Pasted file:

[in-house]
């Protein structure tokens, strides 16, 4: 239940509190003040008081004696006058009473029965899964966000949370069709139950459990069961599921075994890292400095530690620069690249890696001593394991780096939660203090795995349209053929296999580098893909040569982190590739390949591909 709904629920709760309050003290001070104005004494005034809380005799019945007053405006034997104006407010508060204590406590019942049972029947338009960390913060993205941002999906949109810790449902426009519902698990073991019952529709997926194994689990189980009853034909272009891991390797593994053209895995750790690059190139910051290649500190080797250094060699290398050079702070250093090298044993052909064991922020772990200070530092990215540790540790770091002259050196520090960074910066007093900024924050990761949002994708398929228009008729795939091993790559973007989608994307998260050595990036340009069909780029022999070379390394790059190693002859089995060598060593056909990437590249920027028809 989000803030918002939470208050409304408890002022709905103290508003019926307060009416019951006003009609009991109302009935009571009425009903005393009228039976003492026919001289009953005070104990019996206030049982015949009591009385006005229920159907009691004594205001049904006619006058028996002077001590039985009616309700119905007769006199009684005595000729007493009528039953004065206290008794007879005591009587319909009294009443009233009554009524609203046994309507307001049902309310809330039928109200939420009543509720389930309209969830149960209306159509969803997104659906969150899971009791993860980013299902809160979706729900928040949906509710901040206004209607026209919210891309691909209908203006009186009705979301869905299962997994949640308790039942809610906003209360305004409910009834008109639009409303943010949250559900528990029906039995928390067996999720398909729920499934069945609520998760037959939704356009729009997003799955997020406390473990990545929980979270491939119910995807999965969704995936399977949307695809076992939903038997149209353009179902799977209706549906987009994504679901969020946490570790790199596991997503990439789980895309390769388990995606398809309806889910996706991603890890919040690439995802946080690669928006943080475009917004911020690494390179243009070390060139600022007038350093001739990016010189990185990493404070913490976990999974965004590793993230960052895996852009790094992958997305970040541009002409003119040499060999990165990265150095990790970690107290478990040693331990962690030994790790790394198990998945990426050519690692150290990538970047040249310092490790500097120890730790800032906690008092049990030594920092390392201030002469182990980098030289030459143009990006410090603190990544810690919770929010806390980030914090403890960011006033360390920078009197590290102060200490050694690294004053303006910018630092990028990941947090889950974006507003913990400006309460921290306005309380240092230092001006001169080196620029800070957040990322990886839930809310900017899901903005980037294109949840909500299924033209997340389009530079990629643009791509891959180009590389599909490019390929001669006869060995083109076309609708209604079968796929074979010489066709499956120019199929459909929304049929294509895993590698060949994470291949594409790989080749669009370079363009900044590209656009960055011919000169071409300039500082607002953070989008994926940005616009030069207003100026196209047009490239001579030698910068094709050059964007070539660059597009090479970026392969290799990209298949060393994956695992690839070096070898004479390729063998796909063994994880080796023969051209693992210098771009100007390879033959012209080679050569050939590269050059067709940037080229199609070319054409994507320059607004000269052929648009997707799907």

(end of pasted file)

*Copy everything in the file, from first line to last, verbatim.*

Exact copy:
[in-house]
């Protein structure tokens, strides 16, 4: 239940509190003040008081004696006058009473029965899964966000949370069709139950459990069961599921075994890292400095530690620069690249890696001593394991780096939660203090795995349209053929296999580098893909040569982190590739390949591909 709904629920709760309050003290001070104005004494005034809380005799019945007053405006034997104006407010508060204590406590019942049972029947338009960390913060993205941002999906949109810790449902426009519902698990073991019952529709997926194994689990189980009853034909272009891991390797593994053209895995750790690059190139910051290649500190080797250094060699290398050079702070250093090298044993052909064991922020772990200070530092990215540790540790770091002259050196520090960074910066007093900024924050990761949002994708398929228009008729795939091993790559973007989608994307998260050595990036340009069909780029022999070379390394790059190693002859089995060598060593056909990437590249920027028809 989000803030918002939470208050409304408890002022709905103290508003019926307060009416019951006003009609009991109302009935009571009425009903005393009228039976003492026919001289009953005070104990019996206030049982015949009591009385006005229920159907009691004594205001049904006619006058028996002077001590039985009616309700119905007769006199009684005595000729007493009528039953004065206290008794007879005591009587319909009294009443009233009554009524609203046994309507307001049902309310809330039928109200939420009543509720389930309209969830149960209306159509969803997104659906969150899971009791993860980013299902809160979706729900928040949906509710901040206004209607026209919210891309691909209908203006009186009705979301869905299962997994949640308790039942809610906003209360305004409910009834008109639009409303943010949250559900528990029906039995928390067996999720398909729920499934069945609520998760037959939704356009729009997003799955997020406390473990990545929980979270491939119910995807999965969704995936399977949307695809076992939903038997149209353009179902799977209706549906987009994504679901969020946490570790790199596991997503990439789980895309390769388990995606398809309806889910996706991603890890919040690439995802946080690669928006943080475009917004911020690494390179243009070390060139600022007038350093001739990016010189990185990493404070913490976990999974965004590793993230960052895996852009790094992958997305970040541009002409003119040499060999990165990265150095990790970690107290478990040693331990962690030994790790790394198990998945990426050519690692150290990538970047040249310092490790500097120890730790800032906690008092049990030594920092390392201030002469182990980098030289030459143009990006410090603190990544810690919770929010806390980030914090403890960011006033360390920078009197590290102060200490050694690294004053303006910018630092990028990941947090889950974006507003913990400006309460921290306005309380240092230092001006001169080196620029800070957040990322990886839930809310900017899901903005980037294109949840909500299924033209997340389009530079990629643009791509891959180009590389599909490019390929001669006869060995083109076309609708209604079968796929074979010489066709499956120019199929459909929304049929294509895993590698060949994470291949594409790989080749669009370079363009900044590209656009960055011919000169071409300039500082607002953070989008994926940005616009030069207003100026196209047009490239001579030698910068094709050059964007070539660059597009090479970026392969290799990209298949060393994956695992690839070096070898004479390729063998796909063994994880080796023969051209693992210098771009100007390879033959012209080679050569050939590269050059067709940037080229199609070319054409994507320059607004000269052929648009997707799907």